In making an argument for the necessity of mental downtime, we can now add an overwhelming amount of empirical evidence to intuition and anecdote. Why giving our brains a break now and then is so important has become increasingly clear in a diverse collection of new studies investigating: the habits of office workers and the daily routines of extraordinary musicians and athletes; the benefits of vacation, meditation and time spent in parks, gardens and other peaceful outdoor spaces; and how napping, unwinding while awake and perhaps the mere act of blinking can sharpen the mind. What research to date also clarifies, however, is that even when we are relaxing or daydreaming, the brain does not really slow down or stop working. Rather—just as a dazzling array of molecular, genetic and physiological processes occur primarily or even exclusively when we sleep at night—many important mental processes seem to require what we call downtime and other forms of rest during the day. Downtime replenishes the brain’s stores of attention and motivation, encourages productivity and creativity, and is essential to both achieve our highest levels of performance and simply form stable memories in everyday life. A wandering mind unsticks us in time so that we can learn from the past and plan for the future. Moments of respite may even be necessary to keep one’s moral compass in working order and maintain a sense of self.

Top image via Pinterest, artist’s page here. Second image by artist Dee Nickerson. See more of her work here

Build-a-genius, go outside.

girla nd her bear

In her famous essay the Ecology of Imagination in Childhood, Edith Cobb proposed that contact with nature stimulates creativity. Reviewing the biographies of 300 “geniuses”, she exposed a common theme: intense experiences of the natural world in the middle age of childhood (between five and 12). Animals and plants, she contended, are among “the figures of speech in the rhetoric of play … which the genius in particular of later life seems to recall”.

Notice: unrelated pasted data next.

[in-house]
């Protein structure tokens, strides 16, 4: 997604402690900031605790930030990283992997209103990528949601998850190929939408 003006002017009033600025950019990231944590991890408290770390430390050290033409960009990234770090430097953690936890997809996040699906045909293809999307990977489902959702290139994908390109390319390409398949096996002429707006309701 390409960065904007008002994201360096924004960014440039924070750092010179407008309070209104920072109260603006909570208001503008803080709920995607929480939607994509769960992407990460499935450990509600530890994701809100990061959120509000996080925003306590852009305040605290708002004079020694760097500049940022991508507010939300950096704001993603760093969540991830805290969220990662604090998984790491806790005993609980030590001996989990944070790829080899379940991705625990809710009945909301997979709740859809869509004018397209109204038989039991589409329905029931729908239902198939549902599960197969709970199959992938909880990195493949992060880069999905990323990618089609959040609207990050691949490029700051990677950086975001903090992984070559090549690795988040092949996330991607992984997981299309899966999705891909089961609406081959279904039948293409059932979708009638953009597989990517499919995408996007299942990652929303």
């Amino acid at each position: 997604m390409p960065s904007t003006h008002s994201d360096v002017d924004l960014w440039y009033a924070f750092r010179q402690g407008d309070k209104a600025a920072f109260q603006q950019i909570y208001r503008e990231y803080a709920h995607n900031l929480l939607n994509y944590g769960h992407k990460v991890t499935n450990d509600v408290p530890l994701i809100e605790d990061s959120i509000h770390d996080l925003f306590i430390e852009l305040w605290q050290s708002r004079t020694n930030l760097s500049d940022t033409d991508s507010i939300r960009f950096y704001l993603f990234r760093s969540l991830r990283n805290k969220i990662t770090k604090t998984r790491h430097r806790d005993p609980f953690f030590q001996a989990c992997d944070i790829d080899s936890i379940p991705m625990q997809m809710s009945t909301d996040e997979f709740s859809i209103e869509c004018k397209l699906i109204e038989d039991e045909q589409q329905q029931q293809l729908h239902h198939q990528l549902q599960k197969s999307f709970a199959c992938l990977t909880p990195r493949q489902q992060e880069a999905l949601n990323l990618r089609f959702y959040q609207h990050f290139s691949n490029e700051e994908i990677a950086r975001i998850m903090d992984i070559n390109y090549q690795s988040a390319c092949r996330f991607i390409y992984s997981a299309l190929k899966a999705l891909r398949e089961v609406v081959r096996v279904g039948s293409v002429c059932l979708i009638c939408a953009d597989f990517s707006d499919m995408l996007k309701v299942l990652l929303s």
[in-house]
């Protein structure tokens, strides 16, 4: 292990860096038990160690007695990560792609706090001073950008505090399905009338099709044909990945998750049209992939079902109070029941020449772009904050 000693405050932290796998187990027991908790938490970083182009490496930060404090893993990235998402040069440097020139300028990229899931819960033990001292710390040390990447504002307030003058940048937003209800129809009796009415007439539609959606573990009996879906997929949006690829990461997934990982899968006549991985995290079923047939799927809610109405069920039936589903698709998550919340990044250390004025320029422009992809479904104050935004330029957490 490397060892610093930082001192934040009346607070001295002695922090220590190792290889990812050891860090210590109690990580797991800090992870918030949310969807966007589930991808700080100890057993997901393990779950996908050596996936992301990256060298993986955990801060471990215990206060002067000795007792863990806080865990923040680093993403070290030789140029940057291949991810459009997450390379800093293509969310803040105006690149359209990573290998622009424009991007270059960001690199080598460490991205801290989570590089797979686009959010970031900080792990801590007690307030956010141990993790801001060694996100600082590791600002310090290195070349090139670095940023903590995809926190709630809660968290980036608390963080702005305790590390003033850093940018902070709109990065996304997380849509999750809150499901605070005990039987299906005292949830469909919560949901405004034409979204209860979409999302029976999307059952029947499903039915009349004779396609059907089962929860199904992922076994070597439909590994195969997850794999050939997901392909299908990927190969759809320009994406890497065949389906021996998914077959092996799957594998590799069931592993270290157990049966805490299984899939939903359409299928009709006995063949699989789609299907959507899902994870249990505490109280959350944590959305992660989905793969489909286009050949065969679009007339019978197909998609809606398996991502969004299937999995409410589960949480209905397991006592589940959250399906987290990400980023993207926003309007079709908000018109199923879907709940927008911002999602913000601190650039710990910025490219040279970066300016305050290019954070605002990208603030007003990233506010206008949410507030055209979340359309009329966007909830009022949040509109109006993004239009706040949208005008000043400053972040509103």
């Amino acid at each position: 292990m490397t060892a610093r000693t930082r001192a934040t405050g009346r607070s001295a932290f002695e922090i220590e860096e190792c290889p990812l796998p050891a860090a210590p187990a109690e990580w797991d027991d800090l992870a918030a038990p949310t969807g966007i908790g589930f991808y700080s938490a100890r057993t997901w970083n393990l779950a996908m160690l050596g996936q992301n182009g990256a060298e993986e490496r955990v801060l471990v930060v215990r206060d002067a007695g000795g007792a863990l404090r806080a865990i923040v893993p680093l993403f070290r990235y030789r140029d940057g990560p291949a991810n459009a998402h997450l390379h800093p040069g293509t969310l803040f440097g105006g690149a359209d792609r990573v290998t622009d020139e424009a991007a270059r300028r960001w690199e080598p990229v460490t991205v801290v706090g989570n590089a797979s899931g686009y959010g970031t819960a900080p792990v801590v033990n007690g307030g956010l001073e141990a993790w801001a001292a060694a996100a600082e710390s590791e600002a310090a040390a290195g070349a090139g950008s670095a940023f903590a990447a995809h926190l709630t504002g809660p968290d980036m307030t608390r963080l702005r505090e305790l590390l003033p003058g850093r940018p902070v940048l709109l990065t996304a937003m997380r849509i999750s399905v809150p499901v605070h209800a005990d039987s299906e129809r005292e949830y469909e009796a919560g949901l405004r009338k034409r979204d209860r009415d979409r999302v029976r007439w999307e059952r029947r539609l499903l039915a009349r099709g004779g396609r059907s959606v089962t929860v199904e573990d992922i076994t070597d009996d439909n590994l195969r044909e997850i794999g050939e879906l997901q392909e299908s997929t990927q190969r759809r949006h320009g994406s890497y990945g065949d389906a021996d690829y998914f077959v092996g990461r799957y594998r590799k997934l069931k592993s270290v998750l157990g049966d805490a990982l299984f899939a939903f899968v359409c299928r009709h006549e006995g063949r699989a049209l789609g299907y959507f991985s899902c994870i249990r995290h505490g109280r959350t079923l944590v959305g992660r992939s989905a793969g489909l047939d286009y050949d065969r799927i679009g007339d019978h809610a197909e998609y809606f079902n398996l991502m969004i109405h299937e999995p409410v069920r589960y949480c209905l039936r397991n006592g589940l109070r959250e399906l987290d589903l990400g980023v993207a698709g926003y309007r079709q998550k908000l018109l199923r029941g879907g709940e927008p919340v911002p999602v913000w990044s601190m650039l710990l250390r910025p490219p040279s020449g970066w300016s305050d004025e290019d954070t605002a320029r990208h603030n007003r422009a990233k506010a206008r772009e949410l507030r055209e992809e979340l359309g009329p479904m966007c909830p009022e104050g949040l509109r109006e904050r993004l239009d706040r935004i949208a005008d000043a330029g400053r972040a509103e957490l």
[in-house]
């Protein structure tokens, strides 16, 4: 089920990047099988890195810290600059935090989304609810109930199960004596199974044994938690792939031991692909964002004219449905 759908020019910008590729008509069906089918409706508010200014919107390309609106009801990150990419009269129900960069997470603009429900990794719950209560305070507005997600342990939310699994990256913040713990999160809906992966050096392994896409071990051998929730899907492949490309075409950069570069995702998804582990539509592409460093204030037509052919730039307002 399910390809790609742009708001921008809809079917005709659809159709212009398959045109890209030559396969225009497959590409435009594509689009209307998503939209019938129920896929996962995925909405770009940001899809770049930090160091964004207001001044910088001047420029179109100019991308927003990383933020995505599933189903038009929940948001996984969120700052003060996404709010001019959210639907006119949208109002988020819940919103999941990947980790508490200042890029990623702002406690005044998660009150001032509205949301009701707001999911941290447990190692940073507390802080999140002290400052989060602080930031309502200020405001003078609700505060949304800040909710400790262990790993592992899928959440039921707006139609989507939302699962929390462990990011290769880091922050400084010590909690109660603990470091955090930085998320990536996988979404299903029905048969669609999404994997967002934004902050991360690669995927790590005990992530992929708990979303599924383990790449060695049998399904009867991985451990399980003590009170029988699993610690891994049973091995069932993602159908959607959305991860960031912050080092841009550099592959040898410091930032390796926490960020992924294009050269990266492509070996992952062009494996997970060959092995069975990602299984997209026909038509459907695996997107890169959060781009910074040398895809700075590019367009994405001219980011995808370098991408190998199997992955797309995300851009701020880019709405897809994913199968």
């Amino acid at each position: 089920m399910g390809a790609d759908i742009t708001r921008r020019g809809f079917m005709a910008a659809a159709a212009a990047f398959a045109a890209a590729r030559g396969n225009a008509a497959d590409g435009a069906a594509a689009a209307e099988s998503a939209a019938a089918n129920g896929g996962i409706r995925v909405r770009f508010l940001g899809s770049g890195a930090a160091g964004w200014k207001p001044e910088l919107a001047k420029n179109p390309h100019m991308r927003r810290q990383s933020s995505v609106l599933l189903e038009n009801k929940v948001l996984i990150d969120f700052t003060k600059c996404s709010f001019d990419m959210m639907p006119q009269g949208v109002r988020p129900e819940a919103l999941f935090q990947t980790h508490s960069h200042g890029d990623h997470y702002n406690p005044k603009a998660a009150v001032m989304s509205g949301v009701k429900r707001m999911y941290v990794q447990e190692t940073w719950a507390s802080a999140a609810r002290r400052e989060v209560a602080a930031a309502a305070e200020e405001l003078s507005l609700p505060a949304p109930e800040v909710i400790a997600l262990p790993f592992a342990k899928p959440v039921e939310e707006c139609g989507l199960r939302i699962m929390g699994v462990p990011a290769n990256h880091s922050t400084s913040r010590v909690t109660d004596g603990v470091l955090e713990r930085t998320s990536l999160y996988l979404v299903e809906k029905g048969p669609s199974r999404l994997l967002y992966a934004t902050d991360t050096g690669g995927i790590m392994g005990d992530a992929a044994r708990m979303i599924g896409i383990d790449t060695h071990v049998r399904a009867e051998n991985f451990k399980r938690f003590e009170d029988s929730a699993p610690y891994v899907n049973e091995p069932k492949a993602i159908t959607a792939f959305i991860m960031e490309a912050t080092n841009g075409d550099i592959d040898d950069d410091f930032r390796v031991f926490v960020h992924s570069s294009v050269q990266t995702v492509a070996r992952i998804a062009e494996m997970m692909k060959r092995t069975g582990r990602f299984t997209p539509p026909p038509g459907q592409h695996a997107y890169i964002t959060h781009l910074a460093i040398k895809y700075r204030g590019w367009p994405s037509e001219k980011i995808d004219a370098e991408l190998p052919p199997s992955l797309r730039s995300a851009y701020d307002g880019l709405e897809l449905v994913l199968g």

Studies in several nations show that children’s games are more creative in green places than in concrete playgrounds. Natural spaces encourage fantasy and roleplay, reasoning and observation. The social standing of children there depends less on physical dominance, more on inventiveness and language skills. Perhaps forcing children to study so much, rather than running wild in the woods and fields, is counter-productive.

From an essay on the “second environmental crisis” in The Guardian by George Monbiot. He argues that kids these days don’t spend nearly enough time outdoors, which has caused many people to lose their desire to fight for environmental rights. It makes perfect sense—the most eco-minded folks are usually people who really like nature and spend a significant amount of time in it.

It reminds me of a piece I read earlier this year about wild words being removed from children’s dictionaries. The publishers at Oxford University Press decided that some words were more relevant to modern kid’s lives than others. What’s out? Bluebell, newt, and willow. What made the cut? Broadband, block graph, and celebrity. Ouch, right? My personal hero, Margaret Atwood, protested the change, and when someone who specializes in spookily prescient dystopian fiction warns of a dangerous societal shift, well damn, I sit up and listen.

What whale songs can tell us about art.